On September 6, I’m looking forward to speaking at the 36th Annual Kentucky Aviation Conference, sponsored by both the Kentucky Aviation Association and the Kentucky Department of Aviation. This conference, attended by Kentucky airport officials, provides another opportunity to touch on General Aviation issues, a favorite topic of mine. Kentucky GA airports, in combination with three larger commercial airports, are a critical resource for the state’s economy. Commercial and general aviation operations move 21 million passengers and over 4.5 billion pounds of freight through Kentucky airports each year. That’s why it’s so important GA remains a viable option for states with limited commercial operations. And a viable option means a safe option.

In terms of aviation safety, more broadly, GA will increasingly play a significant role in pilot development. With the scaling back of military aviation training and operations, GA has become the primary source of professional pilot development – and the stock is running low. Safe GA operations, accessibility to GA airports, and quality flight instruction are in demand. Bottom line: today’s global economy requires pilots – and local GA operations and airports are critical to the global supply chain.

Earl F. Weener, Ph.D., took the oath of office as a Member of the National Transportation Safety Board on June 30, 2010.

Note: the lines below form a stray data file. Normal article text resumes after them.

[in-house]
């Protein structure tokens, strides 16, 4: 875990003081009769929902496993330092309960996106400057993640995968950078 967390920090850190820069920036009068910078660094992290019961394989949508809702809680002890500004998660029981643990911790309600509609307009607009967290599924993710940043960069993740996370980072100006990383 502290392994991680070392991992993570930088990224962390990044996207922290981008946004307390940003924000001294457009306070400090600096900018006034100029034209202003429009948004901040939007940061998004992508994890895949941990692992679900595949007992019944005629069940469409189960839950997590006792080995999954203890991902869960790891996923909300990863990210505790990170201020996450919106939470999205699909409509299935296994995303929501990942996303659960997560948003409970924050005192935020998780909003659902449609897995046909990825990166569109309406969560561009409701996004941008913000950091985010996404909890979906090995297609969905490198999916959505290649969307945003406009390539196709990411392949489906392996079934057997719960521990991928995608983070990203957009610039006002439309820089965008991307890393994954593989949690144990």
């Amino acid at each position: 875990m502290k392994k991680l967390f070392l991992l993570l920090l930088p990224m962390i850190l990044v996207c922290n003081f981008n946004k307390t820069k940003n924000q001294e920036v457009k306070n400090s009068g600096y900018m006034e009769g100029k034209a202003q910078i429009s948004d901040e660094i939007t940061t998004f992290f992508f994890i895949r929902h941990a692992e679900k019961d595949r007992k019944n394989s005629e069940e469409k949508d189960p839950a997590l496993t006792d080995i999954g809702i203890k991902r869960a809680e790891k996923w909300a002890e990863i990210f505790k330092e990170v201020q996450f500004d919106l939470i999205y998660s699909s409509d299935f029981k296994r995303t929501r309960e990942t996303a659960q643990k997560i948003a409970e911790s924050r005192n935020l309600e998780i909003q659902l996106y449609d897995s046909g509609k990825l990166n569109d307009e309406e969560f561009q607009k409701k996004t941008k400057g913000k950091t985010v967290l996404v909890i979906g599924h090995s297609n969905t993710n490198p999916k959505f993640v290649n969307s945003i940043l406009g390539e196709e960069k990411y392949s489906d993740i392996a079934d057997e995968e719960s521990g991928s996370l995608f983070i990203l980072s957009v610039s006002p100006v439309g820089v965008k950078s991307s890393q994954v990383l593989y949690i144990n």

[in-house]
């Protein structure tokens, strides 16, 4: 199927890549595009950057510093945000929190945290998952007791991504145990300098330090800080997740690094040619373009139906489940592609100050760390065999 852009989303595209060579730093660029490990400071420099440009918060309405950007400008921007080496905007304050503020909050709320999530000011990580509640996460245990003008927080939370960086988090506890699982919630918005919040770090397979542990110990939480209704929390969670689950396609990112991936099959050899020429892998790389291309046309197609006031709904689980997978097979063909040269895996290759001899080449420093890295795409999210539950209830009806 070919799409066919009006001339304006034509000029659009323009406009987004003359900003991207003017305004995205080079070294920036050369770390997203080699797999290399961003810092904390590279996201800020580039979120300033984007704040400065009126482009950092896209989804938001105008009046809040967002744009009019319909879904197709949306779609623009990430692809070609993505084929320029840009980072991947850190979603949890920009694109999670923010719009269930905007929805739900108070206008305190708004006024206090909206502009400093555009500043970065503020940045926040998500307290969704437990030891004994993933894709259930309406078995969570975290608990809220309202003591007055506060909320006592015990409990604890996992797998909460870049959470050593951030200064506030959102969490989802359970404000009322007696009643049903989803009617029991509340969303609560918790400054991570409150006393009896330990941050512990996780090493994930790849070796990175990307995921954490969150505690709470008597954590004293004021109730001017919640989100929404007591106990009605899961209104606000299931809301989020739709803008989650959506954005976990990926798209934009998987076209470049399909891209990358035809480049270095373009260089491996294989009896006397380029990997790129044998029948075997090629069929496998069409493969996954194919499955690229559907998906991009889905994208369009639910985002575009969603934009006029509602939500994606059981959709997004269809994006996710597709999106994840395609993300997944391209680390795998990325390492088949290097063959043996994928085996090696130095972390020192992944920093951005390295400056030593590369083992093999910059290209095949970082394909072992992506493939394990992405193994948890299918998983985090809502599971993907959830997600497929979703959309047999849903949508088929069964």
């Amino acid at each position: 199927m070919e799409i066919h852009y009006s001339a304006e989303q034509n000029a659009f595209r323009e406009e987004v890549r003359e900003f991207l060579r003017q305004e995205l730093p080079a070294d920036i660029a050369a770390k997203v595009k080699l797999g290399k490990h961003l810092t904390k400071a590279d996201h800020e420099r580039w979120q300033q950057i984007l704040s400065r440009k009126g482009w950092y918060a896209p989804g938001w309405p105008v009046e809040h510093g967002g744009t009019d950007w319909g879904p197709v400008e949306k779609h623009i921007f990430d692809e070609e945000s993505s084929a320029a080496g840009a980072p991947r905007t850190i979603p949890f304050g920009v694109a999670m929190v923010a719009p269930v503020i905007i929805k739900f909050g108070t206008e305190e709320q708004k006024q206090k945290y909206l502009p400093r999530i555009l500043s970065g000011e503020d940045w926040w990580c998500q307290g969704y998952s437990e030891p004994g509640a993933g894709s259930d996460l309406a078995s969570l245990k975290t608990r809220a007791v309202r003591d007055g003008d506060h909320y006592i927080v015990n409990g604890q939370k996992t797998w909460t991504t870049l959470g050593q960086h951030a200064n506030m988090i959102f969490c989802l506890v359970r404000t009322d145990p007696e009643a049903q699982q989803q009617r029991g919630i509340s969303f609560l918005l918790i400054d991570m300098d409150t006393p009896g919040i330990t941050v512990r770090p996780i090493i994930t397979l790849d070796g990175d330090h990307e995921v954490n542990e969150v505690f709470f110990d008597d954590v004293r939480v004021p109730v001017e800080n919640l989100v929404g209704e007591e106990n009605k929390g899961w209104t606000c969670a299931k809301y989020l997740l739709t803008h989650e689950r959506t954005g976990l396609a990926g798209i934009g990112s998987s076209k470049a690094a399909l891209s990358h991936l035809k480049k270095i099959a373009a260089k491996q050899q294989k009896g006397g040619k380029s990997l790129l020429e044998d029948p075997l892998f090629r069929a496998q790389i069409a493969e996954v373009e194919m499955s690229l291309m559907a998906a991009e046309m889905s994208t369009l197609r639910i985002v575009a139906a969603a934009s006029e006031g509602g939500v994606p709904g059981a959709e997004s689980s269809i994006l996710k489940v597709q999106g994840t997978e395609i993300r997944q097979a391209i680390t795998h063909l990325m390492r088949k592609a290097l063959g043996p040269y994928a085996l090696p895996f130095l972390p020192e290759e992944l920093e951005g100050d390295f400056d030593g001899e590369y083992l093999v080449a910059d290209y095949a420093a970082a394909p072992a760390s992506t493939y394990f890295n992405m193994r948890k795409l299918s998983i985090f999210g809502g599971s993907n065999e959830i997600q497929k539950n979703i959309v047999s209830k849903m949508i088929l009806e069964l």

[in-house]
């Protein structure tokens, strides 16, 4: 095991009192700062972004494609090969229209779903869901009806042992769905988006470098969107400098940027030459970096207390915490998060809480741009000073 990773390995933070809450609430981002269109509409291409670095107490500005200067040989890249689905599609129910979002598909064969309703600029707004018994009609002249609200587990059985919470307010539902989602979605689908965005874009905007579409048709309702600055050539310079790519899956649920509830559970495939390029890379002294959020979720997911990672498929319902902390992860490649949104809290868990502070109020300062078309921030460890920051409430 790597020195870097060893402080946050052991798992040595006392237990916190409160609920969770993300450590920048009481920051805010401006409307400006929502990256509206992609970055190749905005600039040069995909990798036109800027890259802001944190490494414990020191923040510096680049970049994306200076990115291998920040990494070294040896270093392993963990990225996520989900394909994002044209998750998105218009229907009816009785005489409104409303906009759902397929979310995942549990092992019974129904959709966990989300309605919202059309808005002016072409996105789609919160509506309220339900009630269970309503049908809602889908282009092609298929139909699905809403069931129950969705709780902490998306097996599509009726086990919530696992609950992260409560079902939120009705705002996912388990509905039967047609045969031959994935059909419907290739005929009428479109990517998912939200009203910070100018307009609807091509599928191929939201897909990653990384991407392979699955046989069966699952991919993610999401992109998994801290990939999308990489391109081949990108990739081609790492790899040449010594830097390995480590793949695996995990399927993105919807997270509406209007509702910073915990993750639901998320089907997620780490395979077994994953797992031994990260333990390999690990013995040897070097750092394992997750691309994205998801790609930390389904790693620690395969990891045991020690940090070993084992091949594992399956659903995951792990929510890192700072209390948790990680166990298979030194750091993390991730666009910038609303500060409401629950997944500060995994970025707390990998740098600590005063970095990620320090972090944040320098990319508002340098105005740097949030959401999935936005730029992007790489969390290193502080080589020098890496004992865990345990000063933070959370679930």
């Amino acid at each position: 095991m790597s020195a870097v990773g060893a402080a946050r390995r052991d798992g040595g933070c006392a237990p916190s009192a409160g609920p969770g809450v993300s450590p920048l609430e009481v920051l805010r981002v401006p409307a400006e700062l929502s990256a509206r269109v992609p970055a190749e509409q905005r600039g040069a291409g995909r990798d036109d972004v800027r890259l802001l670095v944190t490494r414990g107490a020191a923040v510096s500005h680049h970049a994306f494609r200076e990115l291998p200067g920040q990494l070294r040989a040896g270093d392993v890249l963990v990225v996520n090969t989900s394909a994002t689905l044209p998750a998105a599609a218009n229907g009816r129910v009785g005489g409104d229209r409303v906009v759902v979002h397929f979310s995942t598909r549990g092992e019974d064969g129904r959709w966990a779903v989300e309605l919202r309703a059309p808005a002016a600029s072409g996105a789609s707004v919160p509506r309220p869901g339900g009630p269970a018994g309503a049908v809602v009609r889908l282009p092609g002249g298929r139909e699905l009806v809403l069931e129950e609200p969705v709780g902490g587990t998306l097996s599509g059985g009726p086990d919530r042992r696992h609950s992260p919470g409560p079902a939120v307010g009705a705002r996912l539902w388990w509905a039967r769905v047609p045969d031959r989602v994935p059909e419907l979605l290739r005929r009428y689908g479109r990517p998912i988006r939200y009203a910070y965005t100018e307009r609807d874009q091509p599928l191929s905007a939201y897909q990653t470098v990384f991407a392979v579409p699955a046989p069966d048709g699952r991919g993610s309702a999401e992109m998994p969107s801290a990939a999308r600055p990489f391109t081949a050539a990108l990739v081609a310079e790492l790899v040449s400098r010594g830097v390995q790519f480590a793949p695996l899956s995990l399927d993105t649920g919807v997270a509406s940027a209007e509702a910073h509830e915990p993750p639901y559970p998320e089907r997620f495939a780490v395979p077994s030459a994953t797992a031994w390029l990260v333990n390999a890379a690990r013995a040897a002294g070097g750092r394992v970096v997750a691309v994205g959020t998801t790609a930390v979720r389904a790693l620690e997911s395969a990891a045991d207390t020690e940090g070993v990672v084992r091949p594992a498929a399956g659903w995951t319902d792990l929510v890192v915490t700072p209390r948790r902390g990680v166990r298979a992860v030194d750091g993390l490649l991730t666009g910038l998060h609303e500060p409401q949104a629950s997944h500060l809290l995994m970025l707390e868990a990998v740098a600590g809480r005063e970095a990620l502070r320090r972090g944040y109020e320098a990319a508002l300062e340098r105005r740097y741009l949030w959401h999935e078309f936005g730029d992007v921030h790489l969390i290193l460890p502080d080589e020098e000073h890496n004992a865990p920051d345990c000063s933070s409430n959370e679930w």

Member Weener is a licensed pilot who has dedicated his entire career to the field of aviation safety.

Improving Skills Through Training

By Earl Weener

On August 22, I am looking forward to NBAA’s Safety Committee’s Business Aviation Pilot Training Symposium, a one day event focussed on improving pilot training for the business aviation sector. The discussion will include ideas on how business-aviation pilot training substantially benefits from adapting training philosophies from other segments of the industry, such as the Advanced Qualification Program.

The symposium will highlight efforts already completed by NBAA’s Safety Committee, and include planning tools and guidelines to assist the business aviation community in advancing their own training programs.

I will contribute to the event with a discussion on general aviation safety, focussing on several of the all-too-typical fatal business flying accidents. Each year, hundreds of people are killed in general aviation, and thousands more are injured. However, these statistics do not need to remain static, as the causes of these accidents are often repeated scenarios of previous accidents and can be addressed through training.

I hope you are able to join me at this free event hosted at the NTSB Conference Center. Bottom line: every pilot can improve his or her skills through training.